It is proper for men to immerse in a Mikveh on Ereb Rosh Hashanah in honor of the holiday. This should preferably be done after Hasot (midday as defined by Halacha), which generally occurs at approximately 1pm, but if a man wants to immerse during the morning hours, this is also acceptable.
When Rosh Hashanah begins on Wednesday night (as it does this year), such that Rosh Hashanah leads directly into Shabbat, one must remember to prepare an Erub Tabshilin before the onset of Yom Tob on Ereb Rosh Hashanah. He sets aside a piece of bread and a boiled egg, recites the Beracha of “…Asher Kideshanu Be’misvotav Ve’sivanu Al Misvat Erub,” and then recites the text of “Be’den Eruba Yeheh Shari” that is printed in the Mahzorim. The bread and egg should then be put aside in a safe place. It is customary and proper to save the Erub Tabshilin until Shabbat afternoon and eat it with Se’uda Shelishit.
Women light candles before sundown on Ereb Rosh Hashanah at the time printed in the calendars. They recite the Beracha of “…Asher Kideshanu Be’misvotav Ve’sivanu Le’hadlik Ner Shel Yom Tob.” The women light candles on the second night of Yom Tob, as well, after dark, when the men return home from Arbit, before the Yom Tob meal. And, of course, when Rosh Hashanah falls on Thursday and Friday, the women also light candles on Friday afternoon as usual.
It must be emphasized that Halacha forbids creating a flame on Yom Tob, such as by striking a match, even though it is permissible on Yom Tob to light a candle from an existing flame. Therefore, one must ensure before Yom Tob to light a large candle that will burn until the time for lighting on the first day of Yom Tob, and in the case when Rosh Hashanah falls on Thursday and Friday, he must also have a candle burning Friday afternoon so the Shabbat candles can be lit. One should obtain a long-lasting candle before Rosh Hashanah so that the Yom Tob and Shabbat candles can be lit as required.
Furthermore, Halacha forbids extinguishing a flame on Yom Tob, and therefore after a woman lights the candles, she must not extinguish the candle with which she lit, but should rather put it down and let it be extinguished by itself. This Halacha is also relevant for those who smoke on Yom Tob; they may not put out the cigarette, and must rather put it down and let it burn out by itself. (Of course, one should not smoke anytime; but if one does smoke, he must ensure not to actively extinguish the cigarette.)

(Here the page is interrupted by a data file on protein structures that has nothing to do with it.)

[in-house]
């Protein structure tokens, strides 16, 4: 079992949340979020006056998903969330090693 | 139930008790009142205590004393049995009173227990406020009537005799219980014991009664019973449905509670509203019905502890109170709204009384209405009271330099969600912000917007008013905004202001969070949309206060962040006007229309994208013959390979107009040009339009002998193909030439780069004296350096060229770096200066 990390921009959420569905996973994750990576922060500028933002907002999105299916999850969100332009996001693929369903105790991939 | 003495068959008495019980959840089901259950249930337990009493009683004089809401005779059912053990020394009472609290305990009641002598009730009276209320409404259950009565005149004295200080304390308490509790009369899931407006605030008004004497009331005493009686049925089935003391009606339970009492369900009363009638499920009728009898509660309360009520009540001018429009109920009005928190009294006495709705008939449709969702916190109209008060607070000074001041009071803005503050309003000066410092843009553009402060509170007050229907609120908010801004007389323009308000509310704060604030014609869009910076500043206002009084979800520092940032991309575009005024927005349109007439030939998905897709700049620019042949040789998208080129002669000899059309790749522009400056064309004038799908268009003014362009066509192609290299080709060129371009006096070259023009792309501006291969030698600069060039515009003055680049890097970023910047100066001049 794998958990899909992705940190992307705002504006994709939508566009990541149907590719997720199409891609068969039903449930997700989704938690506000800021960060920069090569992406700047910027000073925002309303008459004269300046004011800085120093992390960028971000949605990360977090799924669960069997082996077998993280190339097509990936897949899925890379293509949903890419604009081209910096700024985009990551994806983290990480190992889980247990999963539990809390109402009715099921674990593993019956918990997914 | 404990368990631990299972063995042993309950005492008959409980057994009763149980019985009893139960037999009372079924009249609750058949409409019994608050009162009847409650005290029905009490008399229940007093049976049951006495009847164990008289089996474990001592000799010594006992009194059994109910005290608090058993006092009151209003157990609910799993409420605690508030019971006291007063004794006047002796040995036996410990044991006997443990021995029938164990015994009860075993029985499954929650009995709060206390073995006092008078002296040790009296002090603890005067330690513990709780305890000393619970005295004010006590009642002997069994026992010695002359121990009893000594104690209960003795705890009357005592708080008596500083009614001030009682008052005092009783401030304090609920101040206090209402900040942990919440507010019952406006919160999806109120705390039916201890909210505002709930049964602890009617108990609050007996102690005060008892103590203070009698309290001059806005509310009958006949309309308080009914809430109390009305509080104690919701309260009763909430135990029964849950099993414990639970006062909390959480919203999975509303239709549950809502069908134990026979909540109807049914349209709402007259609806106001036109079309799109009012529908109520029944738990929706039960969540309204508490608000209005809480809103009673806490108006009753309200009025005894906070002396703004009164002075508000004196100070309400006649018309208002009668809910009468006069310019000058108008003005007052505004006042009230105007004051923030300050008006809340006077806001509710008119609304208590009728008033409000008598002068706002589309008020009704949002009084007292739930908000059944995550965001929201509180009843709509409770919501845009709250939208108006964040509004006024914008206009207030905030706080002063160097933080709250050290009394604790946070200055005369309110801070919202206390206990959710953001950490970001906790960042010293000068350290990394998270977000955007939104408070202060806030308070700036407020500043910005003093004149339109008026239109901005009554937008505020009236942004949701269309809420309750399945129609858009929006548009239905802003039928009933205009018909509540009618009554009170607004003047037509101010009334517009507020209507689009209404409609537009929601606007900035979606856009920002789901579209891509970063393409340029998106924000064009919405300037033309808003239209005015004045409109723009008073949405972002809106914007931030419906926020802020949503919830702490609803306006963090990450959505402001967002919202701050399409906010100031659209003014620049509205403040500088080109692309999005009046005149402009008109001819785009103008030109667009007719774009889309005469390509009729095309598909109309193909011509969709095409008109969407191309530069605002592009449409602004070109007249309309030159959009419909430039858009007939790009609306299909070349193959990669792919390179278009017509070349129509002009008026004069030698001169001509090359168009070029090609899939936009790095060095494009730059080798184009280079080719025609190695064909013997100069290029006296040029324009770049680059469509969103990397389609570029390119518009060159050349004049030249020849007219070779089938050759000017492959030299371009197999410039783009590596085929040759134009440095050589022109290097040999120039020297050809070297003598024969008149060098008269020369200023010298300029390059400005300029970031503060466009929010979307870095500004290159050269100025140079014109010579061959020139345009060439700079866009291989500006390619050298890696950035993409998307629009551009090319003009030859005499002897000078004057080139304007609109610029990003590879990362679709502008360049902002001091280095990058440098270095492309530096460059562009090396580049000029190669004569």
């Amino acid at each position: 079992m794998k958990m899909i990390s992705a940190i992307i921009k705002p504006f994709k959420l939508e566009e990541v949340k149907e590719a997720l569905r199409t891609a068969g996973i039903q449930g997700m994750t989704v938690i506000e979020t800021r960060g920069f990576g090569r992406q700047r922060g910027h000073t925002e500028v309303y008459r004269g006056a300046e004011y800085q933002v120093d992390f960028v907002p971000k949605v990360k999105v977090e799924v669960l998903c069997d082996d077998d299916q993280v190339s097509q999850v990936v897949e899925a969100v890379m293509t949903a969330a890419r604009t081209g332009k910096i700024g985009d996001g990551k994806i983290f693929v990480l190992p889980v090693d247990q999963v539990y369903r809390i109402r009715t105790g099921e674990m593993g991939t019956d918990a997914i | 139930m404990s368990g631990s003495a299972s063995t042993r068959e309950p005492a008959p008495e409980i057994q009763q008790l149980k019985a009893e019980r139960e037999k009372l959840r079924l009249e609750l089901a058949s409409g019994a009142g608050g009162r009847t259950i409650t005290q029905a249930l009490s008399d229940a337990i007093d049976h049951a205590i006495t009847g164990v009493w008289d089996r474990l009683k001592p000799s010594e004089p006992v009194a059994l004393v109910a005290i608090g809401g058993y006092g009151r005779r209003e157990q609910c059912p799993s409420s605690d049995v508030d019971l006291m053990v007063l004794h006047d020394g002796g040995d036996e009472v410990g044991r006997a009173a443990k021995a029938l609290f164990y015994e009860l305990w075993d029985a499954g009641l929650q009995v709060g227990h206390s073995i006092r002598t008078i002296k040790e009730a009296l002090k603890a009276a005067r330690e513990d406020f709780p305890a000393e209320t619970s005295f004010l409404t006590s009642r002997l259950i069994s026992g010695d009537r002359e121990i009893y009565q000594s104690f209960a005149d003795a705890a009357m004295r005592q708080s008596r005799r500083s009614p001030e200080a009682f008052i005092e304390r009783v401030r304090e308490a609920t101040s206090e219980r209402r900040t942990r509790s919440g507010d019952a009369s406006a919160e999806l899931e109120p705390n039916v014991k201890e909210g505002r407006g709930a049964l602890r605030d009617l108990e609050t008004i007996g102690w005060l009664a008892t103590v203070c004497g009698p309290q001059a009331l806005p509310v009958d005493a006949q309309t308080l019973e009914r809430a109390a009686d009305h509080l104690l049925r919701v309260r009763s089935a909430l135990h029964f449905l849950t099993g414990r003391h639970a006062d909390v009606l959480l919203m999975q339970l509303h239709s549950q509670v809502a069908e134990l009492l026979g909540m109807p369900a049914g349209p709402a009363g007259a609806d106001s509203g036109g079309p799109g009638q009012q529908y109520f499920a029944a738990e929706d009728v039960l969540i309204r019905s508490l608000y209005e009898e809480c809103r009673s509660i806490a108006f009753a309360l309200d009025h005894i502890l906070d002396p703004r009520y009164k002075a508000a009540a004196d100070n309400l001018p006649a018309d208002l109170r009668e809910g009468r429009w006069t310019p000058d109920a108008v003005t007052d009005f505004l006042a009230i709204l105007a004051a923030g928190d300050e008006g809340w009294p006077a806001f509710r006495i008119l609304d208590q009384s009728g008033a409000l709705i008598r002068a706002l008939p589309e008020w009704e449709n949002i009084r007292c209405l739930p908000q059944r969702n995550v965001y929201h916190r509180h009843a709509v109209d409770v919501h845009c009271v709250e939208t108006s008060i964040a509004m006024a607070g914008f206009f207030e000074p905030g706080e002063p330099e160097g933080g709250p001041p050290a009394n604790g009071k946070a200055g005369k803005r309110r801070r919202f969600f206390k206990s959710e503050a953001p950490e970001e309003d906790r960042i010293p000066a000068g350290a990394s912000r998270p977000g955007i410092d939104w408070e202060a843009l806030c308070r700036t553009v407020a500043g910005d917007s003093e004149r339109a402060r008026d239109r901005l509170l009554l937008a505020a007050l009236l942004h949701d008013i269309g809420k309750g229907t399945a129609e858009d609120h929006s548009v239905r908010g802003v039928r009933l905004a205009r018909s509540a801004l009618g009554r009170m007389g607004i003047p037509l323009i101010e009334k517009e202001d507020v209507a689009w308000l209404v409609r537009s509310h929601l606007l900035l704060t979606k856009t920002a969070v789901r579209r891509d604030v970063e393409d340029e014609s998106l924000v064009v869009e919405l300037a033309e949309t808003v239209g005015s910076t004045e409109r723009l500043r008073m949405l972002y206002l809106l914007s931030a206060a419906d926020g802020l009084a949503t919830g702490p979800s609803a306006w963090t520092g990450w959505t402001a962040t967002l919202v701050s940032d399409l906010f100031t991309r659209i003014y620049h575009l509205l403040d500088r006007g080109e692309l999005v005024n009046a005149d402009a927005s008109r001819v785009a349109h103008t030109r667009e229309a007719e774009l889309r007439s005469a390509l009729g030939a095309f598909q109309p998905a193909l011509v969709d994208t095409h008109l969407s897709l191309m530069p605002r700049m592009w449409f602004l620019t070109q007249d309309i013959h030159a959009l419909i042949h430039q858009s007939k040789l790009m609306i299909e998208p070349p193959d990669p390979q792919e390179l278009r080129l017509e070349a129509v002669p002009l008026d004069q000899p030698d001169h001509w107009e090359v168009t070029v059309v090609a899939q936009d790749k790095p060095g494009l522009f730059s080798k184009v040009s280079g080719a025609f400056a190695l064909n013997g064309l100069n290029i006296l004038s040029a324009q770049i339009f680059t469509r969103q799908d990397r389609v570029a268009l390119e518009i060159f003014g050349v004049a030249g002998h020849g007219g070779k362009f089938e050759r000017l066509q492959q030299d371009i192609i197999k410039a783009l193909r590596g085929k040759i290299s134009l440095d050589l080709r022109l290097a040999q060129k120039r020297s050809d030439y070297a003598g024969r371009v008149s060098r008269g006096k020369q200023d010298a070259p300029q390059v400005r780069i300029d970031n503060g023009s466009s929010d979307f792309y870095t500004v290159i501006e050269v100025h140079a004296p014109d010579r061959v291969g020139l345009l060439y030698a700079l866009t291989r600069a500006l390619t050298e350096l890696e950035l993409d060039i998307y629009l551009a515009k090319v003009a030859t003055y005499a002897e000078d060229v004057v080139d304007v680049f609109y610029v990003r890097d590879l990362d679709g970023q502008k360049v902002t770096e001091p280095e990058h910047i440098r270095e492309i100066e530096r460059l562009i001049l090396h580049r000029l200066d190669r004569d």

If a mourner is observing Shiba, Heaven forbid, the onset of Rosh Hashanah ends the Shiba observance. Even if the mourner did not complete seven days of Shiba, the mourning period ends with the onset of Rosh Hashanah, and he gets up from Shiba on Ereb Rosh Hashanah. However, Maran ruled that in such a case, the mourner may not bathe with hot water on Ereb Yom Tob. Although bathing is allowed immediately after Shiba, it would not be permitted on Ereb Rosh Hashanah in this case, as one would thereby be actively “breaking” the Shiba. This is the ruling accepted by Hacham Ovadia Yosef. Therefore, if a mourner is observing Shiba before Rosh Hashanah, he gets up on Ereb Rosh Hashanah but should not take a hot shower until nighttime, after Rosh Hashanah begins, at which point the Shiba restrictions no longer apply. Bathing with hot water is permissible on Yom Tob, and therefore in such a case one should shower on the night of Rosh Hashanah.
Summary: It is proper for men to immerse in a Mikveh on Ereb Rosh Hashanah, preferably in the afternoon. When Rosh Hashanah begins on Wednesday night, one must prepare an Erub Tabshilin before the onset of Yom Tob, by setting aside a piece of bread and a hard-boiled egg, which should be eaten at Se’uda Shelishit on Shabbat. One must also ensure to light a long-lasting flame before Yom Tob so that the Yom Tob candles can be lit on the afternoon of the first day of Rosh Hashanah, and so that the Shabbat candles can be lit on the second day if Rosh Hashanah falls on Thursday and Friday. A mourner, Heaven forbid, ends his Shiba observance with the onset of Rosh Hashanah. He should not take a hot shower on Ereb Rosh Hashanah, and should instead shower at night, after Yom Tob begins.